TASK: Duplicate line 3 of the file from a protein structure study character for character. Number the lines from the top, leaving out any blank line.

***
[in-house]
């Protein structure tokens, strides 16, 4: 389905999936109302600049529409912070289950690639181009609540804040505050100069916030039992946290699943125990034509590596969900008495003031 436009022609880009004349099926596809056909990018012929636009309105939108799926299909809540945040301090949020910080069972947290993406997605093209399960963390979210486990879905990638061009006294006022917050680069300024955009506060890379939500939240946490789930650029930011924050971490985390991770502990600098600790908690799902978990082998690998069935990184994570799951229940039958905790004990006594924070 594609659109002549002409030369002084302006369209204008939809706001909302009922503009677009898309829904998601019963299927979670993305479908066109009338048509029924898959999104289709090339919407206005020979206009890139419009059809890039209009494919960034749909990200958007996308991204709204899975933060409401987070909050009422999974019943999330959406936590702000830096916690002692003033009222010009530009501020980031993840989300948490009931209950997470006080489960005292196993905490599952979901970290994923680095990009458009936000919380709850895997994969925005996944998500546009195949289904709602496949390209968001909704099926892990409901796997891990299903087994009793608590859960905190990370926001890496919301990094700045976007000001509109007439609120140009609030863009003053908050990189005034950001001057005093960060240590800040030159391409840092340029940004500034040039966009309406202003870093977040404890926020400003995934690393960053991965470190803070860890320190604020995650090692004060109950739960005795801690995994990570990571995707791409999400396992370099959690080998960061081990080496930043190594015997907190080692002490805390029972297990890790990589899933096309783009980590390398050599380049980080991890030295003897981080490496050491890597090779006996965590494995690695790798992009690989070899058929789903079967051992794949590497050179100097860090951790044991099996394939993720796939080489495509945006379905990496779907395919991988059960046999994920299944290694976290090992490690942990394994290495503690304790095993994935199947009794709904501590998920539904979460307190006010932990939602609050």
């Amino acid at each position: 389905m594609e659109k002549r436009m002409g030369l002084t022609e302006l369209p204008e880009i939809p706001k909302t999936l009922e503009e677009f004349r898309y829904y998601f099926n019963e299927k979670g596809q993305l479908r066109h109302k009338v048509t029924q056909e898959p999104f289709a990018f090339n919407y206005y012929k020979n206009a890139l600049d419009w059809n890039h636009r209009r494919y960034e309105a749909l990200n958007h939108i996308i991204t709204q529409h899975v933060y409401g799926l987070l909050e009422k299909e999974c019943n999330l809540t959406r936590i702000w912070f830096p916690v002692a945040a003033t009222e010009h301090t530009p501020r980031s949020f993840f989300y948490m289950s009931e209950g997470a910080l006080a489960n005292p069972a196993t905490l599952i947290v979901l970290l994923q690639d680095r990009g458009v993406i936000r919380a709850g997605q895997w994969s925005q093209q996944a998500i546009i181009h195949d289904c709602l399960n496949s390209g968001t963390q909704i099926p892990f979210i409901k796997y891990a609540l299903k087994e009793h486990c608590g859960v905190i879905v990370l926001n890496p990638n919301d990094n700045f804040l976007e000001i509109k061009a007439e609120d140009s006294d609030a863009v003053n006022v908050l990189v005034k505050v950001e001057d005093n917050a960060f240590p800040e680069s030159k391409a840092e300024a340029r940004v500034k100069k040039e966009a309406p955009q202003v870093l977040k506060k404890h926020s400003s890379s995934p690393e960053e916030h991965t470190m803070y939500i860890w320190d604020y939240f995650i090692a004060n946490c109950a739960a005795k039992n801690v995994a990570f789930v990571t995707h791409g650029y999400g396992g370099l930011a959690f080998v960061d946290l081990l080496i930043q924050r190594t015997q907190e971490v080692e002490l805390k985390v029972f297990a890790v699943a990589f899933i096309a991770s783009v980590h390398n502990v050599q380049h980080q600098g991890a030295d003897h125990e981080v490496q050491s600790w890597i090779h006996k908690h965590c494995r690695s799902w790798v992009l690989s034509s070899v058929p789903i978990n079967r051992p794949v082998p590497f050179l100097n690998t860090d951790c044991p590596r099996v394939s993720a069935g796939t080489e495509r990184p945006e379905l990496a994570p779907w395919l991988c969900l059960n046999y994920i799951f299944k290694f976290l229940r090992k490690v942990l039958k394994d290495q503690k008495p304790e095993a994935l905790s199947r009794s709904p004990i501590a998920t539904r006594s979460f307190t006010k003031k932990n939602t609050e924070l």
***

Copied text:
């Amino acid at each position: 389905m594609e659109k002549r436009m002409g030369l002084t022609e302006l369209p204008e880009i939809p706001k909302t999936l009922e503009e677009f004349r898309y829904y998601f099926n019963e299927k979670g596809q993305l479908r066109h109302k009338v048509t029924q056909e898959p999104f289709a990018f090339n919407y206005y012929k020979n206009a890139l600049d419009w059809n890039h636009r209009r494919y960034e309105a749909l990200n958007h939108i996308i991204t709204q529409h899975v933060y409401g799926l987070l909050e009422k299909e999974c019943n999330l809540t959406r936590i702000w912070f830096p916690v002692a945040a003033t009222e010009h301090t530009p501020r980031s949020f993840f989300y948490m289950s009931e209950g997470a910080l006080a489960n005292p069972a196993t905490l599952i947290v979901l970290l994923q690639d680095r990009g458009v993406i936000r919380a709850g997605q895997w994969s925005q093209q996944a998500i546009i181009h195949d289904c709602l399960n496949s390209g968001t963390q909704i099926p892990f979210i409901k796997y891990a609540l299903k087994e009793h486990c608590g859960v905190i879905v990370l926001n890496p990638n919301d990094n700045f804040l976007e000001i509109k061009a007439e609120d140009s006294d609030a863009v003053n006022v908050l990189v005034k505050v950001e001057d005093n917050a960060f240590p800040e680069s030159k391409a840092e300024a340029r940004v500034k100069k040039e966009a309406p955009q202003v870093l977040k506060k404890h926020s400003s890379s995934p690393e960053e916030h991965t470190m803070y939500i860890w320190d604020y939240f995650i090692a004060n946490c109950a739960a005795k039992n801690v995994a990570f789930v990571t995707h791409g650029y999400g396992g370099l930011a959690f080998v960061d946290l081990l080496i930043q924050r190594t015997q907190e971490v080692e002490l805390k985390v029972f297990a890790v699943a990589f899933i096309a991770s783009v980590h390398n502990v050599q380049h980080q600098g991890a030295d003897h125990e981080v490496q050491s600790w890597i090779h006996k908690h965590c494995r690695s799902w790798v992009l690989s034509s070899v058929p789903i978990n079967r051992p794949v082998p590497f050179l100097n690998t860090d951790c044991p590596r099996v394939s993720a069935g796939t080489e495509r990184p945006e379905l990496a994570p779907w395919l991988c969900l059960n046999y994920i799951f299944k290694f976290l229940r090992k490690v942990l039958k394994d290495q503690k008495p304790e095993a994935l905790s199947r009794s709904p004990i501590a998920t539904r006594s979460f307190t006010k003031k932990n939602t609050e924070l």